a raven

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that’s it… just a raven.

a raven

holiness

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From James Loder (The Logic of the Spirit, 308):

The presence of God begets a sound mind; indeed it is so good that one does not even want to sin anymore. Holiness is not keeping the commandments, it is making them unnecessary.

visitor

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I’m sitting outside today, trying to get through yet more books to see what they have to say on a certain topic, and I had a visitor. She came to the gate and had a look around before taking off again.

ladybug

the church in the west

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I was sitting outside on the deck finishing, again, Miroslav Volf’s After Our Likeness and I looked up, then looked around. There were small patches of snow nearby, and there were even larger patches of snow on the other side of the street, where more shade kept the sun from doing its warming work.

Being I was reading about the church I couldn’t help thinking about the church while I was looking at the remaining snow. Some of it quickly disappeared, some of it will remain for a week or more. The white world we knew last weekend, however, is gone, and it is disappearing.

Focusing closely on the snow might be deceptive, for there would seem to be a lot of it left. But, it’s retreating, it’s melting under the heat. And the only hope is for more snow to come.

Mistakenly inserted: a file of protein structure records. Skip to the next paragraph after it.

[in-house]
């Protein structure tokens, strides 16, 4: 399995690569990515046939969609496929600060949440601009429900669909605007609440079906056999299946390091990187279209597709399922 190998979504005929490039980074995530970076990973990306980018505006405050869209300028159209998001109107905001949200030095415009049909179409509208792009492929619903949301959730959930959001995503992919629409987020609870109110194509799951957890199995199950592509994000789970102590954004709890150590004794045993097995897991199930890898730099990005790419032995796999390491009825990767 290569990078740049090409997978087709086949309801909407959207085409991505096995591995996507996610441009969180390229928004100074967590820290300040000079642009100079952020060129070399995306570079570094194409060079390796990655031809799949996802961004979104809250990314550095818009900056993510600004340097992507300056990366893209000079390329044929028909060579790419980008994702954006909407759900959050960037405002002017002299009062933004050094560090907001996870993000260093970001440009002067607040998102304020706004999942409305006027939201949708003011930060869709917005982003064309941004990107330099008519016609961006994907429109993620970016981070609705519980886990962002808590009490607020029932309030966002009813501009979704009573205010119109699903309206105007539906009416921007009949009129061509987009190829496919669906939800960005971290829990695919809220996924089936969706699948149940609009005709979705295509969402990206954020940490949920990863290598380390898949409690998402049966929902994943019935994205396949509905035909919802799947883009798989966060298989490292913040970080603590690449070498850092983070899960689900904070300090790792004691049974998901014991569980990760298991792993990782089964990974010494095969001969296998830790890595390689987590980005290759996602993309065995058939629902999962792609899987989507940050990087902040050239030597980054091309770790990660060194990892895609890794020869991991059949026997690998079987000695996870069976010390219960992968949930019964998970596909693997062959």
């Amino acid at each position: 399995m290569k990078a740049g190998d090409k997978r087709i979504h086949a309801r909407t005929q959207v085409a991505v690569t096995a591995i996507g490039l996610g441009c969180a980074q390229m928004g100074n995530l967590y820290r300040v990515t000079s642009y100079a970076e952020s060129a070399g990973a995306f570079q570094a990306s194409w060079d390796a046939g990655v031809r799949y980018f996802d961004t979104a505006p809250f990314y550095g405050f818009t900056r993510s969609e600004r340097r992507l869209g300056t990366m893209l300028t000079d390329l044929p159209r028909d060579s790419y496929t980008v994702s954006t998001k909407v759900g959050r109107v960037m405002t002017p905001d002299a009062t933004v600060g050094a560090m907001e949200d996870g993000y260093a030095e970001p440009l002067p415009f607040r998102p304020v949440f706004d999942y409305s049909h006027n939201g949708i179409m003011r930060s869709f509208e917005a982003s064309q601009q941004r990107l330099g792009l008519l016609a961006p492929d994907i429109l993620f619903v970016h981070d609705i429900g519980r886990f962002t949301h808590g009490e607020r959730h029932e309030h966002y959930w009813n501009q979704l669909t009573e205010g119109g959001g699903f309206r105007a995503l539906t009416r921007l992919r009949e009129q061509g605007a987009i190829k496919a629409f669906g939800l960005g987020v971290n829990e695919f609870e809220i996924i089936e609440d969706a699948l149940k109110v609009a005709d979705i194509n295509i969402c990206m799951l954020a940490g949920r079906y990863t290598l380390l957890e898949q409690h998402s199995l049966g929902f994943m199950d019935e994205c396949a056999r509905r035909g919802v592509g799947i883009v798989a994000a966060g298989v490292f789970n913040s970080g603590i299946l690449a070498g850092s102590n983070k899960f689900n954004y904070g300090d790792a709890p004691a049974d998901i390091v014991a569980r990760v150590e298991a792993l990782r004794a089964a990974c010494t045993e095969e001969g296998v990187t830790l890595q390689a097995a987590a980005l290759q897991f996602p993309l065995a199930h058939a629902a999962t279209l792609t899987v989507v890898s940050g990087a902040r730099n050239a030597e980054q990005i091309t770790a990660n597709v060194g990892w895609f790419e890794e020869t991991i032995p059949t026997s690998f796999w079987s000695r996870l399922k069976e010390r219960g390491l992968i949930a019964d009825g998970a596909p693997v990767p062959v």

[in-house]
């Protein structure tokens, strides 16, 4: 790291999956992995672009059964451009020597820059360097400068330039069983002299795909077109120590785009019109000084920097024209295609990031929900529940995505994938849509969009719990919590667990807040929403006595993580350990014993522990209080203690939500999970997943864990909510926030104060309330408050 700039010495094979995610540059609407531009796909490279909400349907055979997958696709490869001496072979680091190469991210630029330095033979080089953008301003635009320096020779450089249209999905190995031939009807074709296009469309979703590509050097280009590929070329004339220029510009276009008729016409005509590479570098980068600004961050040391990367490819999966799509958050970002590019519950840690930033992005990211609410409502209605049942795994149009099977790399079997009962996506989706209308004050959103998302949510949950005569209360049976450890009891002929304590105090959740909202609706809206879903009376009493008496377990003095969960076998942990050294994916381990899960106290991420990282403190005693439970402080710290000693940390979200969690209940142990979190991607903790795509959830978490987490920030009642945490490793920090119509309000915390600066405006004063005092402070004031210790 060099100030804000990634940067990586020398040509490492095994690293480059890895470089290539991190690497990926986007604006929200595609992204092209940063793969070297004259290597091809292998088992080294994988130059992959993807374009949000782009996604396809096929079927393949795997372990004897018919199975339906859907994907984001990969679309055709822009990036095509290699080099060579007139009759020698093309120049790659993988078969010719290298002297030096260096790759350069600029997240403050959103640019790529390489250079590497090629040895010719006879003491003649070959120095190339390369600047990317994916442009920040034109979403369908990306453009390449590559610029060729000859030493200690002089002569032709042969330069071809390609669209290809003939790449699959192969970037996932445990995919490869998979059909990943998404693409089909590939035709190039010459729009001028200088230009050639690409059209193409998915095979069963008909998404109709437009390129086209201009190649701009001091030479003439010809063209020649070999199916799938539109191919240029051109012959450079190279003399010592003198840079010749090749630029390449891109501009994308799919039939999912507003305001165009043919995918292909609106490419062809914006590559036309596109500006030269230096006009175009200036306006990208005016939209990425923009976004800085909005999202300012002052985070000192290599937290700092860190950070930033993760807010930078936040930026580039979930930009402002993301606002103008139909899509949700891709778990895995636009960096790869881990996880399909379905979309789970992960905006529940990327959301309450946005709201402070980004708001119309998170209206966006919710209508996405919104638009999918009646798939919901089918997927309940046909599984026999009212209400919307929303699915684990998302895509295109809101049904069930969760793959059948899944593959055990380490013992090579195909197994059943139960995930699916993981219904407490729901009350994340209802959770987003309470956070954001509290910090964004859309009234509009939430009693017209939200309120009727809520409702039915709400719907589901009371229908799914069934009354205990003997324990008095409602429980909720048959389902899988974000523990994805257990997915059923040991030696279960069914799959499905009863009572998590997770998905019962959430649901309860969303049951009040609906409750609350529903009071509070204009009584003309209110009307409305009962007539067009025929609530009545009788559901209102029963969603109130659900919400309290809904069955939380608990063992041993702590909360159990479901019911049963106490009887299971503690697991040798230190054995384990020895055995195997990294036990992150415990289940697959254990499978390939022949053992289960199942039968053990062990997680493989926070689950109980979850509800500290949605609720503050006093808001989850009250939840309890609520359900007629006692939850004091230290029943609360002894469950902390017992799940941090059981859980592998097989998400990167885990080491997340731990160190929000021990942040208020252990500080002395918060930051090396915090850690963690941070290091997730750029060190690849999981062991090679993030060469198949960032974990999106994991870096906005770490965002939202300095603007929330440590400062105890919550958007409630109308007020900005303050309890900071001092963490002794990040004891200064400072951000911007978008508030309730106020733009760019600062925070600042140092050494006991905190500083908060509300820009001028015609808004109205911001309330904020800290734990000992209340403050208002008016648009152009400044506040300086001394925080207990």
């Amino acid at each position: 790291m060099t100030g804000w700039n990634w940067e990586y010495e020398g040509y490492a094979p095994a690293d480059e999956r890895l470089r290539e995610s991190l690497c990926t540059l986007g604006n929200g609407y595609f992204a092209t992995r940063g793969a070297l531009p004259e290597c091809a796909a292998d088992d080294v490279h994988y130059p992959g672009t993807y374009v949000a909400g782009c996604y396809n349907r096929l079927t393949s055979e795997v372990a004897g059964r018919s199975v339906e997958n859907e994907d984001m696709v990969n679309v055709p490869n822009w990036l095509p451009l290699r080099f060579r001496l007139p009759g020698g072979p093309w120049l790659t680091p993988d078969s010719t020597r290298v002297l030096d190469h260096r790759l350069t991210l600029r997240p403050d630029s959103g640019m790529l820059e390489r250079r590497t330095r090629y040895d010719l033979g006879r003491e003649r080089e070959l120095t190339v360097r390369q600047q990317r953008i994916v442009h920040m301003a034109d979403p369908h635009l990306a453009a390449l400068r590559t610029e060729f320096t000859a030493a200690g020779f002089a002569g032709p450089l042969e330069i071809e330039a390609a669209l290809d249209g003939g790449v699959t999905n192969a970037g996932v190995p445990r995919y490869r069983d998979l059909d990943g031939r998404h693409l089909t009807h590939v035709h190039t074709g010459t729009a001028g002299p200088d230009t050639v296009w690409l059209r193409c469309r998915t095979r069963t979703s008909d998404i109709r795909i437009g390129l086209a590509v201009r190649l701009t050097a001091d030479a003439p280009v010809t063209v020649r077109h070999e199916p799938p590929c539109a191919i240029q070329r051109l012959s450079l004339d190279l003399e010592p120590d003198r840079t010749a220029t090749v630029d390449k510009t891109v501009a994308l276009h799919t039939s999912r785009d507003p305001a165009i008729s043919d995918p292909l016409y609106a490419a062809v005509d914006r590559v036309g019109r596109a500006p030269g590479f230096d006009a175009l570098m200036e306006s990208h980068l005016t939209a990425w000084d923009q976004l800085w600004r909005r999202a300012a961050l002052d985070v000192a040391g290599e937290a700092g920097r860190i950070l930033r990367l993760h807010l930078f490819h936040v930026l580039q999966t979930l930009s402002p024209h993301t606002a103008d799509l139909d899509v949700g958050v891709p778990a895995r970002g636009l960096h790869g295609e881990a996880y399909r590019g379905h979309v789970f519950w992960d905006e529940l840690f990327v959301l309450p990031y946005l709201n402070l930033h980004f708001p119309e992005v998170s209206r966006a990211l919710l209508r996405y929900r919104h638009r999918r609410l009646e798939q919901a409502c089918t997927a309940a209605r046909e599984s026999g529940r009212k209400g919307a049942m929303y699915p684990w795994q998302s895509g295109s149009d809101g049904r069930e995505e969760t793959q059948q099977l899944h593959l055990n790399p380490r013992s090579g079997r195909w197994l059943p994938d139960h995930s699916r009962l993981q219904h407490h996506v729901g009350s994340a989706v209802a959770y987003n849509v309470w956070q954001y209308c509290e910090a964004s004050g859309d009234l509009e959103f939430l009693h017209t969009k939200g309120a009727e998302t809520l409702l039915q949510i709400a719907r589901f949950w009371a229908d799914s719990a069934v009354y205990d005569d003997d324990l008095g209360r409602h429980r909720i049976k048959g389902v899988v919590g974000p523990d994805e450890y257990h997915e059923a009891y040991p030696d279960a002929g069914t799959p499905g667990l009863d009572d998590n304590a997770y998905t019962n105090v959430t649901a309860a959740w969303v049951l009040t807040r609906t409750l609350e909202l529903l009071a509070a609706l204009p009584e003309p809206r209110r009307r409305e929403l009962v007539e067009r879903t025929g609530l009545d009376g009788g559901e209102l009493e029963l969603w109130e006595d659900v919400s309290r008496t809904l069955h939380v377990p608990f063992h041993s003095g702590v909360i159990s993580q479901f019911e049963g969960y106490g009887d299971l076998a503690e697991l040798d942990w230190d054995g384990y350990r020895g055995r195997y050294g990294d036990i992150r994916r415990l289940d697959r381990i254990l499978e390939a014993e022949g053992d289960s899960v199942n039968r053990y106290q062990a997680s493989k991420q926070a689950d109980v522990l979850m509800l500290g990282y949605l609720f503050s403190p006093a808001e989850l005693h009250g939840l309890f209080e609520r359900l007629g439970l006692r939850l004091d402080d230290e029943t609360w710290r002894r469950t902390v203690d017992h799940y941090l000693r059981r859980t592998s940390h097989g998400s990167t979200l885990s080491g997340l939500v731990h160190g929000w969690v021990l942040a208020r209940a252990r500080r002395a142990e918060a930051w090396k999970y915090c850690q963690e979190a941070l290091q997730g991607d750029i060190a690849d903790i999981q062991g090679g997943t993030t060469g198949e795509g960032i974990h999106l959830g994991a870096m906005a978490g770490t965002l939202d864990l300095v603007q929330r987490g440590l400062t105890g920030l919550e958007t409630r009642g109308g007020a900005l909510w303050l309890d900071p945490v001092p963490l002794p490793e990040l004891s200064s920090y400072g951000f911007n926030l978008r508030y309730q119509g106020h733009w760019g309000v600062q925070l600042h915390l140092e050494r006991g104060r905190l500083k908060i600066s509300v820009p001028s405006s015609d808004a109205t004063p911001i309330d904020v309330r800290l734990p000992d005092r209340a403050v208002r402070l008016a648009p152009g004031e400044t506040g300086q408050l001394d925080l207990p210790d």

Or something like that.

a close view:

snow

a broader view:

snow patch

The inner life and our gathering

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From Miroslav Volf’s After Our Likeness (p.257):

A participative model of the church requires more than just values and practices that correspond to participative institutions. The church is not first of all a realm of moral purposes; it is the anticipation, constituted by the presence of the Spirit of God, of the eschatological gathering of the entire people of God in the communion of the triune God. Hence the church needs the vivifying presence of the Spirit, and without this presence, even a church with a decentralized participative structer and culture will become sterile, and perhaps more sterile even than a hiearchical church.

For it will either have to get along without the participation of most of its members, or it wil have to operate with more subtle and open forms of coercion. Successful participative church life must be sustained by deep spirituality. Only the person who lives from the Spirit of communion (2 Cor. 13:13) can participate authentically in the life of the ecclesial community.

missions

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The number two Christian missionary sending nation? South Korea

This certainly is no surprise to me, as my time at Fuller Seminary and at Wheaton, informed me that Koreans are among the most passionate and dedicated Christians around. This doesn’t mean they are without their own ecclesial issues, of course, many of which mimic the mega-church issues we have here.

This does reality raises a couple of curious thoughts. If Korea is #2 in sending missionaries can we in any way call Christianity a Western religion? Is it back to being what it was in the beginning, an Asian religion?

Second, what does this say about the Korean War. Certainly, had the whole north and south become communist the Koreans would not be sending missionaries to other parts of the world. War helped stop the tide of a destructive force, and gave room for an enlivening force to grow within South Korea, and throughout the world. Can I say all wars are wrong if the #2 missionary sending nation now is in its present existence precisely because of a very fierce war in the early 1950s?

History is a curious thing.

In more recent news